WHERE DID #CHALLENGEACCEPTED START?
Written by Ballzer on July 30, 2020
Odds are decent that your Insta feed has had women posting black-and-white selfies with #ChallengeAccepted lately. Is it just a reason to post cute or sometimes thirsty-looking BnW pics? It’s become an activist trend with women promoting a message of female empowerment and nominating others to join in. While women encouraging women is super important, that may not be what started the trend.
Instagram user beelzeboobz posted the reason the challenge was started was to bring attention to Turkish femicide.
In their post, beelzebooz says, “Turkish people wake up every day to see a black and white photo of a woman who has been murdered on their Instagram feed, on their newspapers, on their TV screens. The black and white photo challenge started as a way for women to raise their voice. To stand in solidarity with the women we have lost. To show that one day, it could be their picture that is plastered across news outlets with a black and white filter on top.”
The Instagram for AU Turkish Cultural Club is another great resource. Scroll through all of the post here to learn more:
View this post on Instagram
I have received several requests that wanted me to share this as a post as well. So here goes. I hope this will be able to inform people as to what is going on in Turkey and why the black and white photo challenge exists. Thank you all for sharing this information. #blackandwhite #challengeaccepted #womensupportingwomen #mensupportingwomen #istanbulanlaşmasıyaşatır #blackandwhitechallenge #istanbulsözleşmesiyaşatır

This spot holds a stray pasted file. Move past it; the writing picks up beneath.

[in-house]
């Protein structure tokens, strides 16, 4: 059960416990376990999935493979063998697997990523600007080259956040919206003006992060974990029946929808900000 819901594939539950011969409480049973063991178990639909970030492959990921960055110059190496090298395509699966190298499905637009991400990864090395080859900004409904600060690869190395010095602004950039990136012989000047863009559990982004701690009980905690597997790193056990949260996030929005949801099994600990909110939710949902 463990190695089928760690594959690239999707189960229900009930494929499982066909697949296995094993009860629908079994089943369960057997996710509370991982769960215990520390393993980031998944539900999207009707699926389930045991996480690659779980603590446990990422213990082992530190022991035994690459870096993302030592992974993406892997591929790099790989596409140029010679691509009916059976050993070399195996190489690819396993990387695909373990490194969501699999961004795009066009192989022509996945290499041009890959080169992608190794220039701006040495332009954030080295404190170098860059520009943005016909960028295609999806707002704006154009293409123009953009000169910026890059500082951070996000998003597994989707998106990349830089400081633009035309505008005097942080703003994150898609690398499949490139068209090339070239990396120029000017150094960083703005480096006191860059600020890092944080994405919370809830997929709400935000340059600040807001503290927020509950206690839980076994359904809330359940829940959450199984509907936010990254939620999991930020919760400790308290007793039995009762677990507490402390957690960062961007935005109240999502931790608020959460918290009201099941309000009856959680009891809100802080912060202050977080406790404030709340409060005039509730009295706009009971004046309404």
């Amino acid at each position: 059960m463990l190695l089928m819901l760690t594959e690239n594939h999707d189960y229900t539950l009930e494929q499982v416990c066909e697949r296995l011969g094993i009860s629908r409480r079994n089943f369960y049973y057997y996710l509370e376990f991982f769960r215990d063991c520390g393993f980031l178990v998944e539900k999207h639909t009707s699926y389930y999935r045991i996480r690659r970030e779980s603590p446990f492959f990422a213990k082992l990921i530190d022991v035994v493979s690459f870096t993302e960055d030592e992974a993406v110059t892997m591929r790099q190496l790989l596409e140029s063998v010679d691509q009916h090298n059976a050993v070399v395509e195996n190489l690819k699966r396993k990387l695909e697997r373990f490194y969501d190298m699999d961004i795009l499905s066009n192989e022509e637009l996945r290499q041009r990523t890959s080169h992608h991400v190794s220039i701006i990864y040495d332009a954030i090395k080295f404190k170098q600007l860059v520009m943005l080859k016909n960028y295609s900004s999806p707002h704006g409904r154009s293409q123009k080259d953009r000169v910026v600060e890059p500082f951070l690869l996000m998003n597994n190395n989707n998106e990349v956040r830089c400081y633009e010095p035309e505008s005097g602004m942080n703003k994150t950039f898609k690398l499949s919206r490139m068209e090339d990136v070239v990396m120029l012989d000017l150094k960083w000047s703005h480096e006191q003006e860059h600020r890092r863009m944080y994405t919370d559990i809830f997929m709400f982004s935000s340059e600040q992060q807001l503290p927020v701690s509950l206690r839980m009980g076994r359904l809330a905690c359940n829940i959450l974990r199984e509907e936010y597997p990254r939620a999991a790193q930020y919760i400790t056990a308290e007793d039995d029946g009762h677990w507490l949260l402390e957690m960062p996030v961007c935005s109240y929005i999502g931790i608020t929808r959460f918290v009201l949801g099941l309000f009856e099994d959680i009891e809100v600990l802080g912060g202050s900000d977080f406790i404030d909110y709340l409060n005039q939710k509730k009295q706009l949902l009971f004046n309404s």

Whether you believe it’s a different resurgence, it started in Brazil, or a totally separate challenge in the US isn’t really what’s important. Arguing over the true launch of the challenge (which has been happening A LOT on Twitter especially) isn’t probably necessary either. If it has raised awareness about alarming rise in violence against women in Turkey, that’s important. If anyone learned more about the Istanbul Convention, fabulous! And if some women in the US felt empowered, that’s a good feeling, too.